MUSTN’T START ON A SOUR NOTE . . .
Not for Sylvia Lodge an ignominious arrival in the hands of others, that sure, helpless sign of having waited too long. She comes to the Idyll Inn under her own steam, not counting the taxi driver, who gets no tip–imagine honking from her driveway instead of ringing the doorbell, imagine not helping, and never mind that she doesn’t particularly need help with only a purse and a small fabric suitcase containing toiletries, mainly.
He can mutter, “Cheap old bitch,” if he chooses, but he’d do better to turn his mind to the benefits of courteous service. Another time she might set out to instruct him about who may lie behind the rangy flesh of an eighty-one-year-old female, which in this instance happens to be a good tipper, but today she has other concerns.
She is not one of those superstitious people who hesitate before pride in the nervous belief that it precedes a fall. Pride, in fact, helps hold her upright, and therefore upright she proceeds along the short walkway and through the two sets of automatically opening glass doors of the Idyll Inn entrance. There’s not much time before her moving van will arrive, her possessions in the hands of two scruffy young men she found through the classifieds. She has culled fairly ruthlessly, but there’s still a lot of life travelling behind her, and she wants to be organized for it and prepared to direct.
Her new home sweet home. But mustn’t start on a sour note, or a dubious one.
It is mid-afternoon. She woke early this morning, melancholy as any normal human would be. Besides closely supervising the young men as they loaded her selected remaining possessions into their van, she took a last stroll around her garden, admiring particularly the hardy spring tulips and tough, graceful forsythia. Indoors she observed the light slanting through leaded windows, patterning bare hardwood floors, and ran her fingers over the naked fireplace mantel and shivered at the echoey sound of her solitary voice when she made the sentimental mistake of saying aloud, “Goodbye then, old house.” She cooked herself an asparagus omelette for lunch, on the theory that future omelettes would likely be of the cooling, rubbery variety, possibly not even involving real eggs.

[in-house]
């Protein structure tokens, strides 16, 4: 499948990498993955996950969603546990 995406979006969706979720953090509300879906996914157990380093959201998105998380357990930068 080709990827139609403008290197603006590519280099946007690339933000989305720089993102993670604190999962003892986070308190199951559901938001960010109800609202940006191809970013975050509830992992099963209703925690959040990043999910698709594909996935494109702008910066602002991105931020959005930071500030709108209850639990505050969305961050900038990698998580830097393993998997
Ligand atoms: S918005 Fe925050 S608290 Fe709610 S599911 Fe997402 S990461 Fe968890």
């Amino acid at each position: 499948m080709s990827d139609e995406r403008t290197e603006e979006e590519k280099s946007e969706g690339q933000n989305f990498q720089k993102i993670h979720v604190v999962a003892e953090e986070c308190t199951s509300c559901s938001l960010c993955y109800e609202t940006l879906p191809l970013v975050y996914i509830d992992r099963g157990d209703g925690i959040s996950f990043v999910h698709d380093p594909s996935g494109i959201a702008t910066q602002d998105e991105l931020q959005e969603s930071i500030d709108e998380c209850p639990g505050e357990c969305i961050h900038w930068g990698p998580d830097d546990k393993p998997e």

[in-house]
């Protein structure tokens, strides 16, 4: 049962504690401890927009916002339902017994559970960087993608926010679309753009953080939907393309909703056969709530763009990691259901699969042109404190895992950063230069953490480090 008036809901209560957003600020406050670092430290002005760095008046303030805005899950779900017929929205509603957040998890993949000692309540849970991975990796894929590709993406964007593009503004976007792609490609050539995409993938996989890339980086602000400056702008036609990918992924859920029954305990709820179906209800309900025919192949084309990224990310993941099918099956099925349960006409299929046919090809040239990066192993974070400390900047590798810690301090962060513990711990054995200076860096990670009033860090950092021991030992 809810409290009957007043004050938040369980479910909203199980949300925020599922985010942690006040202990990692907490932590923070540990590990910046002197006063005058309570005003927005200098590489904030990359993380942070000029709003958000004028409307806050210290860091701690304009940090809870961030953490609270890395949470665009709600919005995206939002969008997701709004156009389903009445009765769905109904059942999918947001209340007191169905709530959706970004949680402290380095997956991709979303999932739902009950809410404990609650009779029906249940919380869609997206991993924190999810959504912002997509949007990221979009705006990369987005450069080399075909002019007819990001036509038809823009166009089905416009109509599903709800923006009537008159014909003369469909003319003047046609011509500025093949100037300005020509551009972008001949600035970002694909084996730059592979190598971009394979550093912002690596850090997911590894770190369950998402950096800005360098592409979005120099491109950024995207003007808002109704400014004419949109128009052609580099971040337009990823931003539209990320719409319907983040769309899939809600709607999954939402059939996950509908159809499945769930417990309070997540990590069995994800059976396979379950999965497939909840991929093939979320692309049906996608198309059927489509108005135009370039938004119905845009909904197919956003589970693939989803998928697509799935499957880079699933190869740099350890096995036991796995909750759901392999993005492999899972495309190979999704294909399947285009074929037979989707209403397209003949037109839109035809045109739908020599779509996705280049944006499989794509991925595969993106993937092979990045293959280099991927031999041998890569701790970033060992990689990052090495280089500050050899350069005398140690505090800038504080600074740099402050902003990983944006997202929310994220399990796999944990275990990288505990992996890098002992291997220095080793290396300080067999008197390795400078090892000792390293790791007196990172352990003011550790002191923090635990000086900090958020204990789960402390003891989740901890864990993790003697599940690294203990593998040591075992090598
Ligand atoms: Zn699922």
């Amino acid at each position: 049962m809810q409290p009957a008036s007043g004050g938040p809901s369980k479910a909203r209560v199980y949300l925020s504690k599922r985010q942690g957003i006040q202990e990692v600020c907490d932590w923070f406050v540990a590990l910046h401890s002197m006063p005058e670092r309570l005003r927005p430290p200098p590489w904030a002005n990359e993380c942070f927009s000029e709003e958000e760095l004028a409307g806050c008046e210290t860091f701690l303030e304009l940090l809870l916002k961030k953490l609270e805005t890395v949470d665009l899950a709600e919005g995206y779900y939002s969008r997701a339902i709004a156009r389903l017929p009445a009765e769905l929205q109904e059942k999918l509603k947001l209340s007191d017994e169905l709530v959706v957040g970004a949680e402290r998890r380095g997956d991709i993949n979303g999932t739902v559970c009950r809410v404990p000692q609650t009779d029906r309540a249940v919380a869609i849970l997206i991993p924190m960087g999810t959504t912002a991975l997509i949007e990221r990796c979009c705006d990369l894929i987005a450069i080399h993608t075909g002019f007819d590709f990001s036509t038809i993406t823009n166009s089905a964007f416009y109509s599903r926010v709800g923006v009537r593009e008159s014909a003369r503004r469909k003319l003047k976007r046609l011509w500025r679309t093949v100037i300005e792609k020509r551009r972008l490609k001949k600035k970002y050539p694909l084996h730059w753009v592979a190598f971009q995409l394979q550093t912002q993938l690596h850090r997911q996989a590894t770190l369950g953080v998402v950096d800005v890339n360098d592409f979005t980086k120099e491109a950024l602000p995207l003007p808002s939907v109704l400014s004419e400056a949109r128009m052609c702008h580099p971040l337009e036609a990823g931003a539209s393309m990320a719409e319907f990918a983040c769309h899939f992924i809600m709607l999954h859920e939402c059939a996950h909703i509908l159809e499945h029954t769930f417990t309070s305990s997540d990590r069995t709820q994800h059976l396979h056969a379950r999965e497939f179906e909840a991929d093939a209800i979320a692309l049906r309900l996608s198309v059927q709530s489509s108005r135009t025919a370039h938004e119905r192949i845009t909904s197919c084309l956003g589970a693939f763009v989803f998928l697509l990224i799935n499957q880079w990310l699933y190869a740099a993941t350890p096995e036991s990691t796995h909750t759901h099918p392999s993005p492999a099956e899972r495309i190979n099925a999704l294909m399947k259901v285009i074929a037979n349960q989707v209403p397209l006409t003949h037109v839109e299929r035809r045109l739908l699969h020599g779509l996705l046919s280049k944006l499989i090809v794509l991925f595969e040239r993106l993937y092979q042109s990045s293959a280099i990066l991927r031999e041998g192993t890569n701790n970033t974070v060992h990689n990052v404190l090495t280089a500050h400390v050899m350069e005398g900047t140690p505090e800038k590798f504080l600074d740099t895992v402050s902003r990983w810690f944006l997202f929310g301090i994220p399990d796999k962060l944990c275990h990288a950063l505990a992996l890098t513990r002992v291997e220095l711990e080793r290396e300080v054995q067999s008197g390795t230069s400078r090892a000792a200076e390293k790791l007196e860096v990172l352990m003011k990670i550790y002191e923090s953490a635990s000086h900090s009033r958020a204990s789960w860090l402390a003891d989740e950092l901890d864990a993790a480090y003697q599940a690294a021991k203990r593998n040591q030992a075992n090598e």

“Striking . . . sparkling and inventive, full of penetrating wit, sharp observation and touches of compassion which are moving, yet unsentimental. . . . Exit Lines is more fine fiction from a gifted writer always one step ahead of the reader.”
— The London Free Press
“[A] fine, fine novel”
— The Vancouver Sun
“The novel’s true and most valuable elements [are] the webs of human interconnectivity, the disloyalties, snippiness and, uniquely, the empowered appreciation of old age as the continuation of a life. . . . Another worthy Barfoot novel of disarming insight and complexity.”
— Toronto Star
“[Exit Lines] displays Barfoot’s wry wit and deft take on spoken, and unspoken, relationships.”
— Edmonton Journal
“Biting, sly, sardonic . . . Exit Lines is shot through with pathos, poignancy and insights about aging on virtually every page.”
— The Gazette (Montreal)
“This is powerful stuff . . . a poignant read that unsettles, haunts and disturbs with the best literary sensibility.”
— The Independent
“Barfoot’s clarity of insight, wicked sense of humour and zest for life shine through this darkly compelling work.” — The Canadian Press
“A vivacious examination of life and what makes it worth living. Barfoot finds a witty balance between domestic fiction and the novel of ideas.”
— Calgary Herald
“A must-read for anyone who plans to get old or doesn’t plan to, but gets there anyway. . . . Fun, engaging and compelling.”
— Winnipeg Free Press